2. Place the steak in a large (1-gallon or more) zip-top bag, add the marinade, and massage so it’s evenly covered in marinade. Place in  the refrigerator to marinate for 4 hours, turning occasionally.

3. Preheat your grill to medium. Grill the steaks for 1 to 3 minutes per side, or until cooked to your liking.

4. Let rest before serving. 

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Patrick Ewing and Sharon Banks's Shrimp Curry

Serves: 6-to-8

Call me biased, but I think Patrick Ewing is one of the best basketball players to ever play. He certainly is one of—if not my all-time—favorites of all the clients my father has ever had. It was because of him that I was the biggest Knicks fan  (until I would argue they unceremoniously traded him to Seattle at the tail end of his career). Patrick has always been  incredibly kind to me, calling to wish me happy birthday, sometimes sending flowers, and just generally being a super- thoughtful human being. And I must add that, according to my dad, Patrick is the most famous Jamaican-American. So it’s  only fitting that Patrick, with the help of his personal chef, Sharon, should share this Jamaican-inspired dish.

1 pound medium shrimp, peeled and deveined

2 tablespoons cornstarch

Sea salt and freshly ground  black pepper

2 tablespoons olive oil

1⁄4 red or yellow bell pepper, diced

1⁄4 cup finely chopped onion

3 cloves garlic, finely chopped

1 medium Yukon Gold potato, peeled, cooked, and diced

1 medium carrot, peeled, cooked, and diced

1⁄8 teaspoon minced habanero chile

1 teaspoon Thai curry powder or  2 tablespoons Thai red curry paste

1⁄2 cup water

Leaves of 2 to 3 sprigs thyme or cilantro

1. Place the shrimp, cornstarch, and a pinch each of salt and pepper in  a large zip-top bag, and shake to coat the shrimp.

2. Heat the olive oil in a large nonstick skillet over medium-high. Add the shrimp, and cook for 2 to 3 minutes, or until lightly golden brown on the outside. Stir in the red peppers, onions, and garlic, and cook for another minute. Add the potato, carrot, habanero, curry, a pinch of salt, and the water, stirring well to combine. Cook for 1 to 2 minutes, or  until the sauce thickens slightly. Adjust the seasonings, sprinkle with the thyme, and serve immediately.

Roy and Paddy Hibbert's Chicken Wings with Balsamic BBQ Sauce 

Makes: 24


When I asked Roy to share a recipe with me for this book, he generously sent two. (You’ll find the other recipe on page 182.) Roy’s mom, Paddy, helped create both recipes. Mrs. Hibbert is from Trinidad, and you’ll find the Caribbean influence in both dishes. This is a great recipe for the summertime, when the weather’s ideal for grilling.

2 pounds chicken wings, cut apart at the joints, tips discarded, and washed

1 teaspoon sea salt

1 teaspoon freshly ground black pepper

1 tablespoon Mrs. Dash seasoning

3 tablespoons garlic powder

1 tablespoon ground ginger

Olive oil spray

Balsamic BBQ Sauce

1⁄2 cup balsamic vinegar

1⁄2 cup olive oil

2 tablespoons Dijon mustard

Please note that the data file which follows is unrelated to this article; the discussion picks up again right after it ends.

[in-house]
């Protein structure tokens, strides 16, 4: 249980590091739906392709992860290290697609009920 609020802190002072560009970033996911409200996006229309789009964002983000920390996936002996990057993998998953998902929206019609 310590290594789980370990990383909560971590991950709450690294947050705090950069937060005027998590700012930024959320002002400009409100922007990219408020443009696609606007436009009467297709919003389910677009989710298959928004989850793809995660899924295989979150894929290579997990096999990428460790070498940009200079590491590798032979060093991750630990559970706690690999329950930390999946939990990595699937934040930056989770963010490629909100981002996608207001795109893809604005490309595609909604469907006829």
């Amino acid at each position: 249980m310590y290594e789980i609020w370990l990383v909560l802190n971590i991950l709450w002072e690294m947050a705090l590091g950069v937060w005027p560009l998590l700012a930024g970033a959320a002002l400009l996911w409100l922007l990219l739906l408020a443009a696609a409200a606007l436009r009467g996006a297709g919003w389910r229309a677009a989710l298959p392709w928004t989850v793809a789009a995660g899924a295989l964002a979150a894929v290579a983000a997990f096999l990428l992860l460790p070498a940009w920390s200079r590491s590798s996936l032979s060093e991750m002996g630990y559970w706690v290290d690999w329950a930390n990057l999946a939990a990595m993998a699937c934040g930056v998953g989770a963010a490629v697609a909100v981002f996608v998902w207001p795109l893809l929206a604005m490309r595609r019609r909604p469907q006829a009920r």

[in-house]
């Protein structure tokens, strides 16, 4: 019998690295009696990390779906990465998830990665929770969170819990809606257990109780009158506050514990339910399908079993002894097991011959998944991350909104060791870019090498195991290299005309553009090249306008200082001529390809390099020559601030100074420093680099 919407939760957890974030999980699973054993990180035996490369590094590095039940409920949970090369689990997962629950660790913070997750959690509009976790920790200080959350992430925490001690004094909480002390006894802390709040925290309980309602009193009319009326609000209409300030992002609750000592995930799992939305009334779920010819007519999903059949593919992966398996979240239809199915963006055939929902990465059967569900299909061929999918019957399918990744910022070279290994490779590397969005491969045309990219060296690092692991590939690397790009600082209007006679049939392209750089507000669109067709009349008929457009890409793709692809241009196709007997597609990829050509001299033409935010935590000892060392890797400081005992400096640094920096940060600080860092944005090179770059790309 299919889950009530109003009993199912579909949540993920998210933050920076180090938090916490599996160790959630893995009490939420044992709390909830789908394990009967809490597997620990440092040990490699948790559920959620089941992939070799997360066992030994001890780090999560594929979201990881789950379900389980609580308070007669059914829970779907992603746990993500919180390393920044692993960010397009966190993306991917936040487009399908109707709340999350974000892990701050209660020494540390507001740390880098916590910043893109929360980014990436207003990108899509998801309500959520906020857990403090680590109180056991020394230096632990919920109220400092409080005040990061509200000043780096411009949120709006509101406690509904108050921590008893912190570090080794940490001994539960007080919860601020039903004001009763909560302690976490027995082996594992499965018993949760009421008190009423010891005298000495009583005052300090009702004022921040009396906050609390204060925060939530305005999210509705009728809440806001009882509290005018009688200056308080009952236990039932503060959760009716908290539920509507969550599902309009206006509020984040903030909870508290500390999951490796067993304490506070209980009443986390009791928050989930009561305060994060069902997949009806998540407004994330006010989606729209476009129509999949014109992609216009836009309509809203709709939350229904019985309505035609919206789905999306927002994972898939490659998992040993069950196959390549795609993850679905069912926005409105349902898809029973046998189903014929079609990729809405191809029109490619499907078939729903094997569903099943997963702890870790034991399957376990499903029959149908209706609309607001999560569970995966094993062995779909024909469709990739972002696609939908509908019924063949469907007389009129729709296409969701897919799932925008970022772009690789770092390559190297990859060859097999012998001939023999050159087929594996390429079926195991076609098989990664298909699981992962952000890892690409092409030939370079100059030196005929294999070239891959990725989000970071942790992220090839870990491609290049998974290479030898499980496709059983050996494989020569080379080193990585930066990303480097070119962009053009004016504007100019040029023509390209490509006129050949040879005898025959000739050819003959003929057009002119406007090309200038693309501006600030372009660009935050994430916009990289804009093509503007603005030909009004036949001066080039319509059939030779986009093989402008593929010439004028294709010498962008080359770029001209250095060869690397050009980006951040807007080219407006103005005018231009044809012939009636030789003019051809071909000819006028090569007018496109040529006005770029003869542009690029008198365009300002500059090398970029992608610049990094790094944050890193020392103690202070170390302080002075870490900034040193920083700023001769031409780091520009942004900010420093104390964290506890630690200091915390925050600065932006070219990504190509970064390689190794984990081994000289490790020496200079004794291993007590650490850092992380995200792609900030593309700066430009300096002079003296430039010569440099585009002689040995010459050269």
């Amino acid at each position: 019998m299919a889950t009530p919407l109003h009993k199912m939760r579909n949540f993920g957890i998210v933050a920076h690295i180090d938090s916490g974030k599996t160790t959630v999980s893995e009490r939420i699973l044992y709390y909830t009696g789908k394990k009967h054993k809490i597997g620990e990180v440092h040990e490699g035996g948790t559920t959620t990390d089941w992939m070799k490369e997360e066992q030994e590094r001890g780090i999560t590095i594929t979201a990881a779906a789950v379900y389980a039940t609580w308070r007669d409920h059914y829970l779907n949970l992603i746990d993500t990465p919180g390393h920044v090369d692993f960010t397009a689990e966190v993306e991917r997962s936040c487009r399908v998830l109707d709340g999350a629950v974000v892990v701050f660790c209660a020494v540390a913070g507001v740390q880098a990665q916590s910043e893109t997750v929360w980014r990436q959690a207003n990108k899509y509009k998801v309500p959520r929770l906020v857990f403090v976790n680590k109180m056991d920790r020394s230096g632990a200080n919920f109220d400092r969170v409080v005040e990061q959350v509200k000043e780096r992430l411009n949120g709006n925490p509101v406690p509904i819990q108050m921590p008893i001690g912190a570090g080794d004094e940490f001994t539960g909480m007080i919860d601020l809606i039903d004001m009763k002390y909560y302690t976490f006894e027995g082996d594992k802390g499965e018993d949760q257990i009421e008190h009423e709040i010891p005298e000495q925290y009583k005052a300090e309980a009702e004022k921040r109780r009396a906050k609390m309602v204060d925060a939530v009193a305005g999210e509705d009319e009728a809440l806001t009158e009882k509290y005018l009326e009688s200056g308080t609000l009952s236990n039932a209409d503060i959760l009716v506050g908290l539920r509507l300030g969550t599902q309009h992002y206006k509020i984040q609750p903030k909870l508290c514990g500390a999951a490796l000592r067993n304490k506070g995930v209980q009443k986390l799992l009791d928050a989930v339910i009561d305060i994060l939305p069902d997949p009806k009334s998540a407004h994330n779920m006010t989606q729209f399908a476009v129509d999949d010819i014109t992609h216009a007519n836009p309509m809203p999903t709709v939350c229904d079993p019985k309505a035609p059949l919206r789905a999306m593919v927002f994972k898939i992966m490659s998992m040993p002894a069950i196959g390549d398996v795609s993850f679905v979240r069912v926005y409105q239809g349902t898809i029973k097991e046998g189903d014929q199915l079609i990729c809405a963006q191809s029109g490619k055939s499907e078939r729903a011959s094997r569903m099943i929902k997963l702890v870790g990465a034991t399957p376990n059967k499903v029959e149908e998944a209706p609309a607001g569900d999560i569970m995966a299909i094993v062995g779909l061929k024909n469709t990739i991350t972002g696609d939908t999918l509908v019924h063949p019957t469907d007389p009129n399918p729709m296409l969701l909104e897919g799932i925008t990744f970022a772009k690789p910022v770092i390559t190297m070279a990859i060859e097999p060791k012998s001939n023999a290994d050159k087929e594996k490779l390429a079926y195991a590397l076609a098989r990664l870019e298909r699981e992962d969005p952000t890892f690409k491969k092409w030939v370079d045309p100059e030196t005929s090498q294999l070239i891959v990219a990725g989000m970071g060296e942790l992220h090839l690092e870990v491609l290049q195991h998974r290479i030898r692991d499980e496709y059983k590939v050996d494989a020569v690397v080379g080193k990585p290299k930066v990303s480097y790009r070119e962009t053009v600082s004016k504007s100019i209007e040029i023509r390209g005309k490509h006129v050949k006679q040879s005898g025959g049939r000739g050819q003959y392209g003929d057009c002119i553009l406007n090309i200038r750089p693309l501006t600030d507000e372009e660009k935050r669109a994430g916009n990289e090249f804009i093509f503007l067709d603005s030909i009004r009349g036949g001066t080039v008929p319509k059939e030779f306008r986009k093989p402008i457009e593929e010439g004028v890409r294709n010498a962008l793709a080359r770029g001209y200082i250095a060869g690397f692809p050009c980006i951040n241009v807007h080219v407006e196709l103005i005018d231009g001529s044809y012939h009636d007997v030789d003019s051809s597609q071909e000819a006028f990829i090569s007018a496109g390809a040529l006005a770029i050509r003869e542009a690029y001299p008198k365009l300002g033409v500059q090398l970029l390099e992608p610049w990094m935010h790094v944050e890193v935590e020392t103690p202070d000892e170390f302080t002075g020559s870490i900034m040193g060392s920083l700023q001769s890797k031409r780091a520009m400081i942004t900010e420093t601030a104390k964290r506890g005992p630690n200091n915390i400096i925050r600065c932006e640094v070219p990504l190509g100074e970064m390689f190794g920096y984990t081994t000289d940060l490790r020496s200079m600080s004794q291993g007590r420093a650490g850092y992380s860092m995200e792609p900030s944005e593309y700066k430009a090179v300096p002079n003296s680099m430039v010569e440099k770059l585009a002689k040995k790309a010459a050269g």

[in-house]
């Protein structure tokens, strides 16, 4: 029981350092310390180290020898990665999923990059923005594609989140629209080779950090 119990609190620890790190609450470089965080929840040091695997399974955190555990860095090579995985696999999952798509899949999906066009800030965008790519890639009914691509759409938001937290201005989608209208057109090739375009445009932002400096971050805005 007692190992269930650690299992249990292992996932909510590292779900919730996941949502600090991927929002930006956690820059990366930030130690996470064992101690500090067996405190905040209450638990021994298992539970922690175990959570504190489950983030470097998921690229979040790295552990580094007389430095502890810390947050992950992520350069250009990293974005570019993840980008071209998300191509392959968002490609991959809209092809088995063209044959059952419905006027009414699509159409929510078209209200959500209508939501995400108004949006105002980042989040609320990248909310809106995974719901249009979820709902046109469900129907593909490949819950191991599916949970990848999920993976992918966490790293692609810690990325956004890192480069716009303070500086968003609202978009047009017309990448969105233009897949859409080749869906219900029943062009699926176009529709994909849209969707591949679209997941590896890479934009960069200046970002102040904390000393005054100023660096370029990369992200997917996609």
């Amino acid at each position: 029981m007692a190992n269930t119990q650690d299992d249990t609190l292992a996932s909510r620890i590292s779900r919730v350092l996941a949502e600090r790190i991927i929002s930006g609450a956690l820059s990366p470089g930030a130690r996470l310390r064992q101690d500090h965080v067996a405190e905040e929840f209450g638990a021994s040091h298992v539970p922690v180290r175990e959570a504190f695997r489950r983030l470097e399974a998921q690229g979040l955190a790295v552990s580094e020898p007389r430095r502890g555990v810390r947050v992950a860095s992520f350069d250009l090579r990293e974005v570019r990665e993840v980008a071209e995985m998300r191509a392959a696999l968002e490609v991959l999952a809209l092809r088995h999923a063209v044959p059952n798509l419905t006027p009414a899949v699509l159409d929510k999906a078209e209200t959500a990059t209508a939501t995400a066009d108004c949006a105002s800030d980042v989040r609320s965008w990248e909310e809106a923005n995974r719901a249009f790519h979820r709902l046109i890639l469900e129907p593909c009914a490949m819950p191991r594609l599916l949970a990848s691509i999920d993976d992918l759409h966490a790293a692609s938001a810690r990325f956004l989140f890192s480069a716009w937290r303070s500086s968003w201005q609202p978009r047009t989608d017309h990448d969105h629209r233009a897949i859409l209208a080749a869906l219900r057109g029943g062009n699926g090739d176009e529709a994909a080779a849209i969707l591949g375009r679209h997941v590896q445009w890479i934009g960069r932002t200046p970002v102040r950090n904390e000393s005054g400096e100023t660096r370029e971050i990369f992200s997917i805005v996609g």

1 tablespoon honey

1 tablespoon Mrs. Dash seasoning

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1. Whisk together all the barbecue sauce ingredients in a small bowl.

2. Place the chicken wings in a large zip-top bag, and season with the salt, pepper, Mrs. Dash, garlic, and ginger. Then pour the barbecue sauce on top. Seal and let marinate overnight in the refrigerator.

3. When you’re ready to grill, cover a grill rack with aluminum foil, making holes in it so heat can penetrate it, and then spray the foil with the olive oil spray.

4. Heat your gas grill to high (400°F); if using a charcoal grill, get it really hot. Using tongs, transfer the marinated chicken wings to the prepared rack, reserving the extra marinade, and then reduce the flame to medium (about 300°F). Turn every 5 minutes until the wings develop somewhat of a crust. Continue cooking, basting the wings with the marinade, until the chicken is well done and toasty brown, about 25 minutes.

"Spice" Adams's Aptly Named Spiced Turkey

Serves: 6-to-8

If “Spice” Adams doesn’t make you laugh, then I’d wager you probably have zero sense of humor because he is, hands down, one of the most clever people you’ll ever meet. (If you don’t follow him on social media, you’re sorely missing out. His photos and video spoofs are like little gems that pop up in my newsfeed throughout the day, often providing much-needed giggles if not entire fits of laughter.) “Spice,” also known as “Double A,” is a former classmate of mine. We share a love for food—though he gets the award for biggest bacon fan. In fact, he likes to make this turkey dish and serve it wrapped in a bacon-weaved basket. You need to start this recipe two days ahead of serving, and it requires a smoker.

1 large turkey, fresh or frozen, thawed

2 tablespoons dark brown sugar

1 tablespoon onion powder

1 tablespoon garlic powder

2 tablespoons lemon pepper

1 (2.05-ounce) bottle Frontier Barbecue Seasoning

Hickory wood chips, soaked

11⁄2 pounds thick-cut bacon

Brine

13⁄4 cups kosher salt

1⁄2 cup sugar

2 tablespoons Morton Tender Quick (a curing salt)

2 tablespoons onion powder

2 tablespoons garlic powder

2 tablespoons paprika

1 tablespoon white pepper

1 tablespoon ground ginger

1 teaspoon mustard powder

1 teaspoon ground sage